When politicians talk about "wins" in economic development, they are apt to overstate their own roles and underplay the business fundamentals that drive decisions by companies.
Except, of course, when the public investments go bad.
In New Orleans, state officials are now trying to get back more than half of the almost $2 million in incentives Louisiana gave Gameloft in 2011. The video game developer was promised the incentives to open its New Orleans operation, but it ultimately fell short of hiring goals and closed the Crescent City office.
Gameloft had peaked at 40 employees at its Canal Street development studio when it closed, officials with Louisiana Economic Development said. But a 10-year agreement with the state required Gameloft to have 121 employees during 2017 and eventually reach 146 workers by 2021.
Paris-based Gameloft in 2011 was the leading publisher of mobile games, with titles that included such well-known properties as Harry Potter, Lego and Spider-Man.
This is a cautionary tale about all the incentive programs, because renting a relationship is always a risky business. In Gameloft's case, the lack of hiring in New Orleans certainly reflected what Don Pierson, the state's industry hunter, called a fiercely competitive industry.
Pierson also noted that a number of other digital media companies — also benefiting from taxpayer incentive programs — are still doing well.
We hope that they do and continue to do so. But incentives alone won't win the day.
The state and IBM announced in September that IBM's 572 jobs had fallen short of 800 promised by mid-2017 in a much-touted incentive agreement.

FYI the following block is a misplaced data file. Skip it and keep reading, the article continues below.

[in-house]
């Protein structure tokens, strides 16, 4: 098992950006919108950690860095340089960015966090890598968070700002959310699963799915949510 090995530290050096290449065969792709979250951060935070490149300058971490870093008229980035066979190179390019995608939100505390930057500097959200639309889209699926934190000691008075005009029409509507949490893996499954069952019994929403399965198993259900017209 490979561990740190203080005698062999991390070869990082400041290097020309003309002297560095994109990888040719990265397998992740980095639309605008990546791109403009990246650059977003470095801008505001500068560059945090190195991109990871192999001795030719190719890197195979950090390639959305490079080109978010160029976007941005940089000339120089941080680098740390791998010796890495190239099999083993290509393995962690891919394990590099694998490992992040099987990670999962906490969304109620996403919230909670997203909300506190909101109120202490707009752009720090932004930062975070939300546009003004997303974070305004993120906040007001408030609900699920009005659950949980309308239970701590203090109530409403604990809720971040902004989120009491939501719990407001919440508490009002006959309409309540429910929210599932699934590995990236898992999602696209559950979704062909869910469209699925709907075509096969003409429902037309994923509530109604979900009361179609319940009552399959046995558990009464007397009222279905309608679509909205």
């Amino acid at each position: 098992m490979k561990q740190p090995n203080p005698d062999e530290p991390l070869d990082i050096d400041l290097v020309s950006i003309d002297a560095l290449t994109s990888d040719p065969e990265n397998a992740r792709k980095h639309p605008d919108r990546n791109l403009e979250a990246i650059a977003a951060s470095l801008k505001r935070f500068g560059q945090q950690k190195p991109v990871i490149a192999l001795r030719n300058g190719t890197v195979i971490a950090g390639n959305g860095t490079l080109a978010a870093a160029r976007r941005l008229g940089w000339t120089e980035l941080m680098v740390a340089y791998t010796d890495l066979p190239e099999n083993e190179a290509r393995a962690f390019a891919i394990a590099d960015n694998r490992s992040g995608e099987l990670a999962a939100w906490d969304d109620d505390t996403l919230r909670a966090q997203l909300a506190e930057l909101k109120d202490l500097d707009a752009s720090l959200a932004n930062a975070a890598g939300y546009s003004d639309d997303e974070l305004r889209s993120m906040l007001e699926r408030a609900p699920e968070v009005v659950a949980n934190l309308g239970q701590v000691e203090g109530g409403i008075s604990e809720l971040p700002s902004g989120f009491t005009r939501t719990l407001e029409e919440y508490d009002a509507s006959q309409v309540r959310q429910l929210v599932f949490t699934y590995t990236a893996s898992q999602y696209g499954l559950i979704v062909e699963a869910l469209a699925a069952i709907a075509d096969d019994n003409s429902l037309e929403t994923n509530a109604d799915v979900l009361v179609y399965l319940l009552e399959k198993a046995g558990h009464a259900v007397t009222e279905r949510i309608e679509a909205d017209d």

That setback represents a bigger piece of change. In exchange for 800 jobs at IBM's Client Innovation Center in downtown Baton Rouge, the state and East Baton Rouge Parish offered an incentive package worth nearly $147 million over 17 years. Four years into the agreement, roughly $57 million in grants and tax refunds have been spent.
Instead of penalizing IBM under terms of the agreement, the state gave the company two more years to reach the promised employment level in 2019 and imposed harsher financial penalties if it doesn't.
Still, the fundamentals in such a fast-changing business are more important. In Gameloft's case, the company has been shedding workers to cut costs since a hostile takeover of Gameloft by Vivendi SA in 2016. That is something over which the state has little control.
But what is not recognized enough by officials is that every dime spent on incentive packages is taxpayer money taken from schools, roads, colleges, quality of life — the things that will make economic progress in a place possible.
Companies are basically extorting incentives from cities and states by flashing the prospects of new offices. What's happened with Gameloft and IBM should shape the thinking of the governor and lawmakers who are currently grappling with a state budget quagmire in a special session at the State Capitol. There are many reasons why the state government's books don't balance in Louisiana. One culprit is lavish industrial incentives that cost taxpayers a fortune and don't live up to their promise.
When something sounds too good to be true, it usually is.